The data for the second quarter of 2017 is somewhat different from the first quarter with more disruptions. Some of this can arise from greater use of the street for activities such as construction and utility repairs.
The very high peak on May 1 was caused by the electrical fire in a Hydro vault at King and Yonge that required all service to divert via Queen Street. Monday May 22 was Victoria Day with slightly lower than usual travel times.
The pattern of less predictable travel times for Fridays seen in the winter data shows up here as well. Friday April 14 was Good Friday with travel times typical for a holiday. Note, however, that it behaves similarly to other Fridays in the late evening.
Saturdays show the same late evening pattern as in the winter months, but there is also a late afternoon peak for some days.
Sundays in spring are even more peculiar with some late morning and late afternoon peaks, but not every weekend. These correspond, mostly, to Blue Jay home games. It is intriguing that the Sunday peaks are higher than the Saturday ones.
- Blue Jay weekends: April 15-16, 29-30, May 13-14, 27-28, June 3-4, 17-18.
In these charts, there are two different types of peak.
- Some are very short and last for only one data point (that is, for a single half-hour interval on one day). Typically these are caused by some sort of blockage that extends travel times for a group of cars within the half-hour window.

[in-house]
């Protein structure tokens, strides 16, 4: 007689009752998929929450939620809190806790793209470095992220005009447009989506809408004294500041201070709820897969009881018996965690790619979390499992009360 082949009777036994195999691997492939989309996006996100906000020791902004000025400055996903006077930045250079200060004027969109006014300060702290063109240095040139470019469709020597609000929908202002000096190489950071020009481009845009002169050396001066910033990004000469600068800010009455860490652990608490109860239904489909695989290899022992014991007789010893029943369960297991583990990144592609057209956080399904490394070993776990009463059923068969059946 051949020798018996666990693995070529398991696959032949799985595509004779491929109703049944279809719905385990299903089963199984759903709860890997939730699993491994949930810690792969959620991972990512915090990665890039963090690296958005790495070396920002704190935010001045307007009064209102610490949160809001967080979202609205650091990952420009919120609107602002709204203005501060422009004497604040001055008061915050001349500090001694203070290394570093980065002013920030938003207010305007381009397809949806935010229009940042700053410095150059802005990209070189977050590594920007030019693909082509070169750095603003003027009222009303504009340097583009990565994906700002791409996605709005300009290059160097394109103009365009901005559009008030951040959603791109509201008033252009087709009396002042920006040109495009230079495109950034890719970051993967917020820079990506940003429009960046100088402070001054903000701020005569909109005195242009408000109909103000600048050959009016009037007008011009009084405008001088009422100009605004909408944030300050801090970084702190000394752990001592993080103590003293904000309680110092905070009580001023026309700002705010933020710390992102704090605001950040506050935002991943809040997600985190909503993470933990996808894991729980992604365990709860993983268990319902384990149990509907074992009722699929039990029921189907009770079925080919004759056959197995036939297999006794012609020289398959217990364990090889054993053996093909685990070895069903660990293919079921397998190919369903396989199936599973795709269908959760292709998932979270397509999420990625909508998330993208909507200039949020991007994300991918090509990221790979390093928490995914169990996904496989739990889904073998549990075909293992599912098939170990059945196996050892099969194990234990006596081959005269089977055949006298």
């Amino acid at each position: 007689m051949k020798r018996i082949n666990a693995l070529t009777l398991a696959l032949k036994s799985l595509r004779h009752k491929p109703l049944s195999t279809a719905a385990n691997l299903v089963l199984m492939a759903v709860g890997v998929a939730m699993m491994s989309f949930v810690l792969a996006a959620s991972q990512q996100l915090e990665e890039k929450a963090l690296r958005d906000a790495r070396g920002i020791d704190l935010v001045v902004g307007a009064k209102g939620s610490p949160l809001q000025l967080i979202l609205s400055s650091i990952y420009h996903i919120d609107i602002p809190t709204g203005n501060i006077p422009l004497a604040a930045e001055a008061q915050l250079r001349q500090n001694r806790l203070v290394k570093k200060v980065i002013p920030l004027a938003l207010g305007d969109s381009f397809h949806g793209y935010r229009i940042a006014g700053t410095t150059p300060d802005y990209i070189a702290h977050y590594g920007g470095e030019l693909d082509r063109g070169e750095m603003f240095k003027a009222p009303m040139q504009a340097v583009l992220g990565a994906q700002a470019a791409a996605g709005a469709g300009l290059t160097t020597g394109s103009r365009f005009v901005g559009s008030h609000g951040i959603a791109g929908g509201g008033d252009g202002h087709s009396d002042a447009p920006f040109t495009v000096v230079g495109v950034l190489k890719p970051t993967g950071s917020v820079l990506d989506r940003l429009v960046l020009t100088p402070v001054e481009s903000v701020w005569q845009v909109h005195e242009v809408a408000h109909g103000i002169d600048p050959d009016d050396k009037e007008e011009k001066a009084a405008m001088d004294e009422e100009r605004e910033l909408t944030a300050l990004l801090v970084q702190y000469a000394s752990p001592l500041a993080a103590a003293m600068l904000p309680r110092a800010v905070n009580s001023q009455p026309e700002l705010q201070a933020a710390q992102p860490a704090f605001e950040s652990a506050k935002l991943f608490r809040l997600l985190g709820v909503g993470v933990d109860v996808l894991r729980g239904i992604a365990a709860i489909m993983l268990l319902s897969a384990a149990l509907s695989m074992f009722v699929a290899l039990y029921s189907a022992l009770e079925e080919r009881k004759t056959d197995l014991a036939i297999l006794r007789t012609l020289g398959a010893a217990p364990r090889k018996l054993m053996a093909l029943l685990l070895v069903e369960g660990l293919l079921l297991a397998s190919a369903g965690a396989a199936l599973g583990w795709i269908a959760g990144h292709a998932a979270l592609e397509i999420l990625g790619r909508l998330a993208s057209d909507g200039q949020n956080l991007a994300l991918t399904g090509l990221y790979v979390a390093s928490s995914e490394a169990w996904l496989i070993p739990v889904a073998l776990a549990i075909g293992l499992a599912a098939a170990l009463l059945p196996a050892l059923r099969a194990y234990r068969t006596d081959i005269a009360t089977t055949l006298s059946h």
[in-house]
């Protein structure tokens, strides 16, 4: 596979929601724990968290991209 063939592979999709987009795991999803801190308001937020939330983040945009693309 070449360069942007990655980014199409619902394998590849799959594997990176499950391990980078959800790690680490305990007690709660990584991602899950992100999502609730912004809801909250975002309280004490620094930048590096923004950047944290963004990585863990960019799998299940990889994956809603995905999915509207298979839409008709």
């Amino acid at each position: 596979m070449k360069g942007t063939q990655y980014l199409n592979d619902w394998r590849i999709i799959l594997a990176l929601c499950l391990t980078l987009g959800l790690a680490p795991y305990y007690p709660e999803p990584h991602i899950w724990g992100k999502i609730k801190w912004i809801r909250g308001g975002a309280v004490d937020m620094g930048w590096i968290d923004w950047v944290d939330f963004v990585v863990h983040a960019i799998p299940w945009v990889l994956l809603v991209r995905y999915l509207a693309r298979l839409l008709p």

- Some are more extended with a rise and fall over several hours, but only for one day. These are generally the result of a special event, or one-day service blockage (e.g. for construction) that reduces the road’s capacity from its usual level. This type of event might or might not be absorbed during off-peak times by available capacity, but it can accentuate the effect of peak period congestion as on Friday, February 10 eastbound above.
A Brace of Charts
The following PDFs contain all of the charts for each direction and day for the first and second quarters of 2017.
West of Bathurst to Roncesvalles
The situation west of Bathurst is far from smooth sailing for the King car.
As on the central part of the route, Mondays are uneventful between Bathurst and Roncesvalles (The Queensway) westbound.
Fridays are not as good as Mondays with higher travel times overall, particularly in the evening.
Even weekends are not immune, and Sundays for this area were actually worse than Saturdays.
Here are the full sets of charts:
East of Jarvis to River
Variations in travel times between Jarvis and River are small throughout the day. Here is the Friday chart: